Guest Columnist

John Richard Schrock

Sports and Transgender Students


  The assertion that transgender students pose a threat to fairness in sports reflects a lack of understanding of human gender development. There are four major factors involved: chromosomes, anatomy, hormones and brain development. For the majority of humans, these all align. If you inherit an XY combination, you develop male anatomy, produce more testosterone and will have a brain that makes you feel you are masculine. If you inherit XX chromosomes, you develop female anatomy, produce more estrogens, and feel you are feminine.
    —Usually. But for a small number of persons, these combinations do not align. 
    Both males and females normally produce low levels of testosterone in their adrenal glands. And fat tissue produces some estrogens in both males and females. So while testes and ovaries are the main sources for those hormones, all of us have both.  Therefore perfectly "normal" males and females operate within a range of these hormones. Males with high testosterone will likely have broader shoulders, a heavier beard, more musculature and be more aggressive, while lower but still adequate levels will result in less musculature, body hair, etc. Different sports require different male musculature and body frames. Competition for runners selects out a different body than competition in wrestling or football. 

    Females likewise vary in levels of estrogens, producing a range of female body proportions with generally narrow shoulders, broad hips, smooth skin, etc. Those with narrower hips are likely to excel in running speed and be selected in those sports. 
    However, discovery of human mental development has been more recent. Over two decades ago, examination of differences in postmortem brain samples from "normal" males and females and with samples from transsexuals revealed a major difference. A region (termed BSTc) was twice as large in males as in females. The exception was male-to-female (MtF) transsexuals, who despite having chromosomes, anatomy and hormones of a male, had the smaller BSTc brain region of normal females. And they "felt" female, a feeling they strongly held by age six, well before puberty. Additional research showed the female-to-male (FtM) transsexuals likewise had a male BSTc.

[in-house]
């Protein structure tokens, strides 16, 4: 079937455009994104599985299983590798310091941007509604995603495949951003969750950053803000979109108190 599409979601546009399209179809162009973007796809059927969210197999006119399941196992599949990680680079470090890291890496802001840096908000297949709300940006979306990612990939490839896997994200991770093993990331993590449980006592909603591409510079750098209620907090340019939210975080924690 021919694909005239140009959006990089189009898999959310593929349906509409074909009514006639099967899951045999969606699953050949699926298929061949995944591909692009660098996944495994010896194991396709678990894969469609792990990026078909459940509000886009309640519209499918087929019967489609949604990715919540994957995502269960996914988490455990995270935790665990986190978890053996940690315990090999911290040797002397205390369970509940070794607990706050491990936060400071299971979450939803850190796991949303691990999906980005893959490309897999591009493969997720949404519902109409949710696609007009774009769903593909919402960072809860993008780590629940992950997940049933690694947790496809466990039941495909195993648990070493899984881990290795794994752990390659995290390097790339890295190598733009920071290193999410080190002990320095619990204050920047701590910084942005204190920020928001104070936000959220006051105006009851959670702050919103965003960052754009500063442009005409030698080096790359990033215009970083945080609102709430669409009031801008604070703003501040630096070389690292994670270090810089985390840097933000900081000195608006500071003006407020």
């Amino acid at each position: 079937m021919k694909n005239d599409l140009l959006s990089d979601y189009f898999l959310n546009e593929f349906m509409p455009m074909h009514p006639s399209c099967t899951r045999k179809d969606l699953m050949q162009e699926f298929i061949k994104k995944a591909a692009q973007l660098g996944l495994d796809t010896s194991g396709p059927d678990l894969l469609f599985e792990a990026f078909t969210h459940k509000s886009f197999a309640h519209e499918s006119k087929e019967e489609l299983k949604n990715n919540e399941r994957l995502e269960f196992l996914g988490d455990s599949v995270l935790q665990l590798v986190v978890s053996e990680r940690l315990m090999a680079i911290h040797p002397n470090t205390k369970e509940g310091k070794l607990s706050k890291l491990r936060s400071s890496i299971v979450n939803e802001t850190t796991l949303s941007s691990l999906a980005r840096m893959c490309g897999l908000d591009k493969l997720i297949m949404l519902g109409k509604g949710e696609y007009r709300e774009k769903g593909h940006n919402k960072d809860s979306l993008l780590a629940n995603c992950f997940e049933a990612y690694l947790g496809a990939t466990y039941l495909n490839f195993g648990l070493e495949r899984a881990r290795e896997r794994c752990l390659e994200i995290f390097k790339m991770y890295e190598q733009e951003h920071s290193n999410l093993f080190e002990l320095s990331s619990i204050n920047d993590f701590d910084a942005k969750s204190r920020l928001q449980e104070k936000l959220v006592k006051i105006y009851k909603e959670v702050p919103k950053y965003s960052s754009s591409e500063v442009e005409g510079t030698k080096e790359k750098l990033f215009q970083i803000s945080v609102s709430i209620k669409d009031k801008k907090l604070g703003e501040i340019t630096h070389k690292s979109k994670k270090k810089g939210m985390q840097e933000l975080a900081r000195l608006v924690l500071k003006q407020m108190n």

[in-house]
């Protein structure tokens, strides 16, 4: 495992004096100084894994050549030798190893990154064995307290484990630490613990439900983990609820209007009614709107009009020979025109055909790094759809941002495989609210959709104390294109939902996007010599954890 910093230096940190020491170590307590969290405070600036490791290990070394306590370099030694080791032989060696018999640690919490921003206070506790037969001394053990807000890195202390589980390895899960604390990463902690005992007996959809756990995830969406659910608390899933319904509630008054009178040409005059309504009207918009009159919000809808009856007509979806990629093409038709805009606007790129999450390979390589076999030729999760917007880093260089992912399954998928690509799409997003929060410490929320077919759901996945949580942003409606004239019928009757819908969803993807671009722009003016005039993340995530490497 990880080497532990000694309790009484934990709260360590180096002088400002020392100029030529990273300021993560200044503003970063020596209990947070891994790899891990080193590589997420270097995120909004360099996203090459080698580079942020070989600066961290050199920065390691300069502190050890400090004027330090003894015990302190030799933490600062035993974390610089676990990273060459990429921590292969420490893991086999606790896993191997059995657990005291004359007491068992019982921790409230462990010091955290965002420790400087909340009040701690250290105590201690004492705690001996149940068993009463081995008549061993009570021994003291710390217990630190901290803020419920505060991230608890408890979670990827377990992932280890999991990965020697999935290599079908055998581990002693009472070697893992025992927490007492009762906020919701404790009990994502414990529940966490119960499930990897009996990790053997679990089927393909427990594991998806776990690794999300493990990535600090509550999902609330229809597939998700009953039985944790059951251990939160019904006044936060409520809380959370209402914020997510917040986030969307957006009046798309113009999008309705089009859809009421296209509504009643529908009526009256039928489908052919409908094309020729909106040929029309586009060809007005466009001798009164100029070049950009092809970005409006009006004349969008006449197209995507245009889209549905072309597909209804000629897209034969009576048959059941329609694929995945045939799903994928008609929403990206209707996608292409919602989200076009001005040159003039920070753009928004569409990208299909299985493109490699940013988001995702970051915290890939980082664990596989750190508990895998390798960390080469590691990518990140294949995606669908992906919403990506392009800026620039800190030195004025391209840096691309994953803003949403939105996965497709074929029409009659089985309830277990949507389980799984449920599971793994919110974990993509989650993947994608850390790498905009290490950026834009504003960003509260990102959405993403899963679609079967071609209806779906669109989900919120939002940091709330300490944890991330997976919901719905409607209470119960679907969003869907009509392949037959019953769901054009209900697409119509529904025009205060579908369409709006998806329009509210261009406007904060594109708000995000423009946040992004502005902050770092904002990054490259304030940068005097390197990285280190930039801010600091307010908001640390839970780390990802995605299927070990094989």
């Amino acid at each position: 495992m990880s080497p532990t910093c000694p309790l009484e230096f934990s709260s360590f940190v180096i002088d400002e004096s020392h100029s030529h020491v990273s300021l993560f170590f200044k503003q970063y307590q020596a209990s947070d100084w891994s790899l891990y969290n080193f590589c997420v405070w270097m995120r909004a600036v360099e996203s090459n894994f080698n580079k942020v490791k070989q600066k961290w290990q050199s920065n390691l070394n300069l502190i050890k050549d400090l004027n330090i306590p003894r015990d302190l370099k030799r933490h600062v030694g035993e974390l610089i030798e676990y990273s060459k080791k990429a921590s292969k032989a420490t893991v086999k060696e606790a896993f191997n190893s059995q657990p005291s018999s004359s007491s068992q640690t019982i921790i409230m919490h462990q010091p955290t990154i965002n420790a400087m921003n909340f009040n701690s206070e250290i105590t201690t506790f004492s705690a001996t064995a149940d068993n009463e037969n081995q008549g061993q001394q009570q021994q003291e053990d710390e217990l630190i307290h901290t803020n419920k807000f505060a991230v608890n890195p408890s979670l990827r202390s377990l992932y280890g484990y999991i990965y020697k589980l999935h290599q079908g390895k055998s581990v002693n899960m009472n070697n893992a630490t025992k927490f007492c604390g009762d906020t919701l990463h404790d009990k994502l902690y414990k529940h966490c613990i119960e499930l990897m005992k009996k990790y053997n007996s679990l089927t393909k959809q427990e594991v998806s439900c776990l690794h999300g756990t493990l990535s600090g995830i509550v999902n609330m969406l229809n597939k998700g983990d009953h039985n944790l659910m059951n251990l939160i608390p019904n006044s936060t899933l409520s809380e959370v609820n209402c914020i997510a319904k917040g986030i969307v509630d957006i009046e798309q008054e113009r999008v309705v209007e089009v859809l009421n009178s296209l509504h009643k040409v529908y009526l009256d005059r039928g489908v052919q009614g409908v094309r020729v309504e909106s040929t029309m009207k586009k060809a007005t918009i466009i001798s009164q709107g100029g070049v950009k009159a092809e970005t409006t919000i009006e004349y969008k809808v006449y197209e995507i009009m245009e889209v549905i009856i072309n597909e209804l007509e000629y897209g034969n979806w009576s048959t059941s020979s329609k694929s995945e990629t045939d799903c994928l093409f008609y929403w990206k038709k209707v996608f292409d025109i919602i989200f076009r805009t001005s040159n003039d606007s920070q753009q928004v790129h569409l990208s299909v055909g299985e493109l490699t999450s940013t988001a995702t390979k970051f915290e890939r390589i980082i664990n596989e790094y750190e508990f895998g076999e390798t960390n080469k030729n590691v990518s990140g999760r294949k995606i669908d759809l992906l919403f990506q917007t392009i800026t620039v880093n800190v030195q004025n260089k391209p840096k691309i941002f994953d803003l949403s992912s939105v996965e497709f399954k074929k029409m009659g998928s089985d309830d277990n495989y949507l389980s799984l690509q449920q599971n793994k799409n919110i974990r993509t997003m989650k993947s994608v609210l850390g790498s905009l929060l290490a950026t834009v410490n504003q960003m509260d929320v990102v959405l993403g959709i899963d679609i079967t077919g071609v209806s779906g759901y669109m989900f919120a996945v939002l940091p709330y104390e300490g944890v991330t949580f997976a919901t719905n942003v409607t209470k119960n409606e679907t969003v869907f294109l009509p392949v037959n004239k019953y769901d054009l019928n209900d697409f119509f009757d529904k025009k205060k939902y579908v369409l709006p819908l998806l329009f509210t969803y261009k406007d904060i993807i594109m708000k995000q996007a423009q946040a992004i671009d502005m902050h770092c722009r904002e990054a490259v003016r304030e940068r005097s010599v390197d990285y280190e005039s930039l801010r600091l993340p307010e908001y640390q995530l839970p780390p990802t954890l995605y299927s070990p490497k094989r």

Our feeling of being male or female is "gender." It is biological. It is permanent. A person does not decide to one day be male and the next day female. And it is not necessarily related to romantic interests that begin later at puberty. One interesting result of the brain research was that male homosexuals had a male BSTc region. This is why today, science uses separate terms for sexuality and gender.
    In well-educated European countries, many parents who realize their child has a gender identity that does not match their anatomy will begin their child on surgery and hormone therapy in order to help their child live a post-puberty life aligned with their brain. When conducted at an early age, the result is an adult with the body frame, musculature, vocal cords, skin texture and other characteristics matching their gender identity. In these cases, there is no "advantage" carried over from their initial anatomy and no supposedly unfair advantage in sports participation. 
    In the U.S., it is more common for parents to constrain their child to continue to develop contrary to their brain gender. In some cases, a child may be placed on "puberty blockers" that attempt to suppress body development, supposedly until the child is old enough to make a decision for himself or herself. Puberty blockers are prescription medications that act equivalent to gonadotropin-releasing hormone (GnRH), an important hormone involved in development of both males and females. For those identified male at birth, GnRH analogues decrease facial and body hair, prevent some voice deepening, and limit growth of genitalia. For those labeled female at birth, it limits breast development and delays menstruation. While this "buys time," it can also reduce the ability to develop fully male or female features.  

    But when transition occurs early, the resulting male or female adult is anatomically no different from normal adults and presents no unfairness in sports or other activities. Indeed, as with many other children, participation in sports can be an important social and psychological confirmation of who they are. This has been recognized by over 500 college athletes who have signed on to a letter to the National Collegiate Athletic Association, acting in solidarity with transgender student-athletes, and opposing their proposed suppression by nearly two dozen state legislatures.